Either system, if well managed is suitable for calves. Remember that no matter how calves are housed, they must always be provided with a dry, well-bedded lying area. Young calves will spend approximately 80% of their time lying down. Wet bedding or insufficient bedding underneath calves will draw away their body heat resulting in calves getting ‘chills’. Outdoor rearing refers to systems where calves are either outdoors at all times or have the possibility to move freely between outdoors and an open shelter. For the prevention of pneumonia, outdoor rearing of calves is generally better than rearing calves indoors. However, calves can be housed successfully indoors, if appropriate ventilation is provided. Unweaned dairy calves should not be kept outdoors without a roofed shelter. Purpose built individual hutches are superior to any other system. In most cases sheltered outdoor group housing is superior for pneumonia prevention in comparison to indoor housing. Calves that are kept outdoors need more energy to maintain body temperature (thermoregulation) in cold weather, which means that the amount of milk or milk replacer fed may need to be increased in very cold conditions. If calves are to be housed in individual outdoor hutches, it is advisable to move them into these straight away. If calves are being moved from indoor housing to outdoors, try to do it under good weather conditions. Sudden changes from warm to cold conditions predisposes calves to pneumonia. For young calves, straw is the preferred bedding material. However, if straw is not available, other bedding materials, such as wood shavings are just as suitable if they are provided in adequately thick layers. Ensure that the bedded floor area is well drained. Always place mobile calf housing in good sheltered areas against prevailing wind. Generally, by providing two shelters and placing them in a vee shape facing away from the prevailing wind, good protection will be provided for calves. Move the shelters regularly if the area is getting poached, contaminated or dirty. Ideally, allow at least 1.2 m 2 space per calf. All outdoor shelters and hutches should be appropriately ventilated.
Dry looking beds may be wet - test with YOUR knees
Move calves into outdoor group hutches when weather conditions are good
Portable shelters on well drained ground are very suitable for calf housing. Straw is suitable for bedding.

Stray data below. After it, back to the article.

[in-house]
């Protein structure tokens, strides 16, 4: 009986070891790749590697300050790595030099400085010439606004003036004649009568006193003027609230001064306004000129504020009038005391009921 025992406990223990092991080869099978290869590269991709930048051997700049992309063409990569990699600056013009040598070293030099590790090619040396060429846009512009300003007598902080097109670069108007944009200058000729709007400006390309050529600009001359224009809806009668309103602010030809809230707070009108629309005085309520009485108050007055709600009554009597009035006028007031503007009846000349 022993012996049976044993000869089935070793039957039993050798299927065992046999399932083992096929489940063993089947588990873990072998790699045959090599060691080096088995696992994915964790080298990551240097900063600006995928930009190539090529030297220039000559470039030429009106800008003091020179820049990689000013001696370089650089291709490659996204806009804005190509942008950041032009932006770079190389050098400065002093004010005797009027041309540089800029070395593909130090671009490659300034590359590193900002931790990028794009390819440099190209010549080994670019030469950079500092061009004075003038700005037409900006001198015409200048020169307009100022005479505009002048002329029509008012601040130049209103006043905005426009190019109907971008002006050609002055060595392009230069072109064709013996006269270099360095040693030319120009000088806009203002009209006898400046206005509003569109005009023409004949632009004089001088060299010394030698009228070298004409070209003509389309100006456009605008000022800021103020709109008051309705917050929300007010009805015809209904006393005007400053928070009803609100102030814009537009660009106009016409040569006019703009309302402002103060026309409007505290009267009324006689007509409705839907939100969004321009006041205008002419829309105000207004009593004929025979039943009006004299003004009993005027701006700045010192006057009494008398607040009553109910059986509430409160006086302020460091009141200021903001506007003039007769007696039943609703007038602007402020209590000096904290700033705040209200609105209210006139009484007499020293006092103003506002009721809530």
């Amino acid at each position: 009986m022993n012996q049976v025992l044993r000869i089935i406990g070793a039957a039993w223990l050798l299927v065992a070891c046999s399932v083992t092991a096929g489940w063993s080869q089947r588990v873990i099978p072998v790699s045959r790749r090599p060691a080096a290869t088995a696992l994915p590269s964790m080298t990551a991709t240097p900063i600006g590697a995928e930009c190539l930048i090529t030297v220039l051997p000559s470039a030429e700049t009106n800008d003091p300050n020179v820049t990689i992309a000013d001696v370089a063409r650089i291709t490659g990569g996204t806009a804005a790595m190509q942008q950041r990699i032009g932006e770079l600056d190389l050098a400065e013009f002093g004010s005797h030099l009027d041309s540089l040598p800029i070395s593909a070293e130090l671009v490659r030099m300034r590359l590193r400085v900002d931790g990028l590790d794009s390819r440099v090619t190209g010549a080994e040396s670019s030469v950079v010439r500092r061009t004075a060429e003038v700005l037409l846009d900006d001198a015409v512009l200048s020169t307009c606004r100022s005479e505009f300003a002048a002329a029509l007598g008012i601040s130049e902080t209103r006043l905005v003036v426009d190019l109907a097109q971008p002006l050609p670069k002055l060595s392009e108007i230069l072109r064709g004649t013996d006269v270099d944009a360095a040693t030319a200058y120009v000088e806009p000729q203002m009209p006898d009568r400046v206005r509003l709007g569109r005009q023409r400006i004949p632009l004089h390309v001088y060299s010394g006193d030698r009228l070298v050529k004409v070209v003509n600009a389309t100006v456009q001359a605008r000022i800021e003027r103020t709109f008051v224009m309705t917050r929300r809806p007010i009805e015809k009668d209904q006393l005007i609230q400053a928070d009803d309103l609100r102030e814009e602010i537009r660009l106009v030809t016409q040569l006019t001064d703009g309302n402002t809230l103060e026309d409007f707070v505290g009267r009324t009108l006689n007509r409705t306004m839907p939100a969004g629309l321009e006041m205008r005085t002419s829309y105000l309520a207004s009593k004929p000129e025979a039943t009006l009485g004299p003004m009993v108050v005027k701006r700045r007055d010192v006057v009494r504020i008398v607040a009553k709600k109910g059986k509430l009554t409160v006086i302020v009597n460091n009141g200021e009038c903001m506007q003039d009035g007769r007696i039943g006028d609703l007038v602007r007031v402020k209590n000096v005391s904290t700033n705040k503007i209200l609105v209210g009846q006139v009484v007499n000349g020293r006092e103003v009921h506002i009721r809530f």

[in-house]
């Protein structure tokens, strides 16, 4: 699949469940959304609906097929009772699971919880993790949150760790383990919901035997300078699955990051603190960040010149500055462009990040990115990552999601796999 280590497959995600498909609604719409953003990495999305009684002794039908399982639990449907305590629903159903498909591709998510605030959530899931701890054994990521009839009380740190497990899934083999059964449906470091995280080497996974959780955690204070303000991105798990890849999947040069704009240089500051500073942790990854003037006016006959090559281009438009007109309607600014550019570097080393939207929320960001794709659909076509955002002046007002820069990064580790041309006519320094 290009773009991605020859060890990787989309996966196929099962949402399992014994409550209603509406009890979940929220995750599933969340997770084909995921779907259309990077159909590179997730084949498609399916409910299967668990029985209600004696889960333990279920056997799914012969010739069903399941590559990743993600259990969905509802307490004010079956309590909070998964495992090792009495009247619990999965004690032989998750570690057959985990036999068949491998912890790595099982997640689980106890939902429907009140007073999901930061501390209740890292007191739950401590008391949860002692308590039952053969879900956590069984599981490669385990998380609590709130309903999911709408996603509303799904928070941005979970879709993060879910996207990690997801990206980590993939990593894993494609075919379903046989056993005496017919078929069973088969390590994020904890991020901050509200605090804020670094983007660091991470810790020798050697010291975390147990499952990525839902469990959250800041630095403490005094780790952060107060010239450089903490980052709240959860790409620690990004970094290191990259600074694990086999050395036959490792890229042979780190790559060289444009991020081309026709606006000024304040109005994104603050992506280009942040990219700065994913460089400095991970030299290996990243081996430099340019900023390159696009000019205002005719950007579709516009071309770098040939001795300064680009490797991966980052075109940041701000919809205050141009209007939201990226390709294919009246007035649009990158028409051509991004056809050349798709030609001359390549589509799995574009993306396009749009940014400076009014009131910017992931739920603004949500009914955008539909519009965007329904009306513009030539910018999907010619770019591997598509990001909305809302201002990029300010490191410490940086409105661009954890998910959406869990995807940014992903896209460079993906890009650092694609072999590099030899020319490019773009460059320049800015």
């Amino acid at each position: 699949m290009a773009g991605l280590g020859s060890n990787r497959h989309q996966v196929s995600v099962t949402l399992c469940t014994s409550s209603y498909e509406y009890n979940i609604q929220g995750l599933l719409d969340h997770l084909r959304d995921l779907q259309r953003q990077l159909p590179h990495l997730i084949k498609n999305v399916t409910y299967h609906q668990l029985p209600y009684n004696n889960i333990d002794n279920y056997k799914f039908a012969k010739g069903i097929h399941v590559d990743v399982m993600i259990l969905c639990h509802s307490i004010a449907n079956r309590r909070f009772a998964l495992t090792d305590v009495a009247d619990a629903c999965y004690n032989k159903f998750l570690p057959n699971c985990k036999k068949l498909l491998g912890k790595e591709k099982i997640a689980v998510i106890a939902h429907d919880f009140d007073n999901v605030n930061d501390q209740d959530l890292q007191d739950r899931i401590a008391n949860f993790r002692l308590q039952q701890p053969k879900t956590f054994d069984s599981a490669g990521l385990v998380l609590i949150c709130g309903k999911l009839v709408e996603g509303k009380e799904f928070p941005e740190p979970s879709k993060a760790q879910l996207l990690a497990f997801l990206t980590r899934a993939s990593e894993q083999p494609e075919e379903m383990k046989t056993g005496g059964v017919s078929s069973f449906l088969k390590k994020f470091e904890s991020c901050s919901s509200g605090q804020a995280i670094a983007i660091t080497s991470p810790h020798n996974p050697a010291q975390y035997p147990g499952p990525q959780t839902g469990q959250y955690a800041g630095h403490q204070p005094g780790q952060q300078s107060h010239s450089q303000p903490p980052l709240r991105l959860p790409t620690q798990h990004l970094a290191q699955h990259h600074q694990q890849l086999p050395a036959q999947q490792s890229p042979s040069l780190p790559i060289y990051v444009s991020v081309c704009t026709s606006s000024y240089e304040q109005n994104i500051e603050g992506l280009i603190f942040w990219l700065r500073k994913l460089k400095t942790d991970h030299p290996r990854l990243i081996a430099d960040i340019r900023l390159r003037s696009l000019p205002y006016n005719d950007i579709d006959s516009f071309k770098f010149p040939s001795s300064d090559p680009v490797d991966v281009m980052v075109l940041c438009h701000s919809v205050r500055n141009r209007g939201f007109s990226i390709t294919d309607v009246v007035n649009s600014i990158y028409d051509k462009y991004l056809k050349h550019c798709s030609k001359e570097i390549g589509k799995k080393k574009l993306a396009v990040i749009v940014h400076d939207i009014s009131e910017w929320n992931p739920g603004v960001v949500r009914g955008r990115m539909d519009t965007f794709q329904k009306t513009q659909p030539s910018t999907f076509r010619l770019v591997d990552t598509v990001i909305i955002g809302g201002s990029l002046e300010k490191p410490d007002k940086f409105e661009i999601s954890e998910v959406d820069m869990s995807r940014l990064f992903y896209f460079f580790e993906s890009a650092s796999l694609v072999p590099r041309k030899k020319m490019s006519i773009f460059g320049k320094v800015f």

PAGE 10 Why is proper ventilation so important for the prevention of calf pneumonia? Dust and noxious gases, such as ammonia, irritate the mucous membranes of the respiratory tract and make them more susceptible to infection. Humidity and warm temperatures enable bacteria and viruses to survive longer in the environment than under dry conditions. Adequate ventilation is necessary to remove excess humidity and heat, gases, dust and airborne infectious agents. The provision of adequate air space and ventilation (without draughts) in calf housing will dramatically decrease the risk of calf pneumonia and other diseases. What are the important points for proper ventilation in calf houses? • In Ireland, there is a reliance on natural ventilation for calf housing, which means that ventilation is provided by a combination of wind and stack effect. • The stack effect means that the air that is heated up by the livestock in the building rises, escapes through the outlet area and is replaced by fresh air through the inlet area (Figure 3).
• Ventilation by wind works best when the building is positioned at right angles to the prevailing wind. • Neighbouring buildings or trees can have a detrimental effect on the ventilation by obstructing airflow. • Ventilation of sheds where young calves are housed can be difficult on still, damp days, since these animals are not generating sufficient heat to create a stack effect. Sheds for young calves are more difficult to ventilate properly if the width of the building is greater than 10 metres. • The ventilation rate is dependent on the size of the inlet and outlet areas, and the roof pitch. • An outlet area has to be provided in the roof or at the apex of the building. Otherwise the warm damp air will lead to condensation under the roof and the humidity will remain in the building (e.g. round roofed haysheds).
• The inlet area at the eaves should be at least twice the outlet area, and should be at least 1.5 m (ideally 2.5 m) lower than the outlets. • A rule of thumb is to have the width of the outlet area at least 5 cm for every 3 m width of the building, or at least 0.08 m 2 per calf. • Further information is available on minimum specifications on housing as recommended by DAFM are available on the Farm Building and Structure Specifications section of their website on S214 and S101. http://www. agriculture.gov.ie/farmerschemespayments/farmbuildings/farmbuildingandstructuresspecificationspdfformat/. Figure 3: The stack effect is the basis for ventilation in most livestock sheds.